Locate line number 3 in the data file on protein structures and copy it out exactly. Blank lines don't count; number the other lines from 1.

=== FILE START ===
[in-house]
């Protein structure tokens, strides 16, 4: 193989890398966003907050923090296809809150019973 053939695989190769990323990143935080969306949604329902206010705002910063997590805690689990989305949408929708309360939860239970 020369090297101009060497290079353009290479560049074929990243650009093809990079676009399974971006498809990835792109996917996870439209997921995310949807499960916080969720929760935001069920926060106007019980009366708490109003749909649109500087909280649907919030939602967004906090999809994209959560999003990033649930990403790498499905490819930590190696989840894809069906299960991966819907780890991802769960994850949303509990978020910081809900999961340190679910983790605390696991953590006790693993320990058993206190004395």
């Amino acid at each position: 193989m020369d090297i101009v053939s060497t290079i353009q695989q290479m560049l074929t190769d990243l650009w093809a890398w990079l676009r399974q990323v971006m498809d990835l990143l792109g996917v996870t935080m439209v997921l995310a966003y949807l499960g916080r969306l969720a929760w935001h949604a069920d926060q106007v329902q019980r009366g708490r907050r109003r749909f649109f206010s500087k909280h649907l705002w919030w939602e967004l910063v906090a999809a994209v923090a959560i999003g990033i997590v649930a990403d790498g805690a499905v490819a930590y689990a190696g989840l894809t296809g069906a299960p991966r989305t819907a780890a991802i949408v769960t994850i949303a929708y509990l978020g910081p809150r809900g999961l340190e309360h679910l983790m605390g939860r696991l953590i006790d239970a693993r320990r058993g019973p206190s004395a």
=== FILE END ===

């Amino acid at each position: 193989m020369d090297i101009v053939s060497t290079i353009q695989q290479m560049l074929t190769d990243l650009w093809a890398w990079l676009r399974q990323v971006m498809d990835l990143l792109g996917v996870t935080m439209v997921l995310a966003y949807l499960g916080r969306l969720a929760w935001h949604a069920d926060q106007v329902q019980r009366g708490r907050r109003r749909f649109f206010s500087k909280h649907l705002w919030w939602e967004l910063v906090a999809a994209v923090a959560i999003g990033i997590v649930a990403d790498g805690a499905v490819a930590y689990a190696g989840l894809t296809g069906a299960p991966r989305t819907a780890a991802i949408v769960t994850i949303a929708y509990l978020g910081p809150r809900g999961l340190e309360h679910l983790m605390g939860r696991l953590i006790d239970a693993r320990r058993g019973p206190s004395a």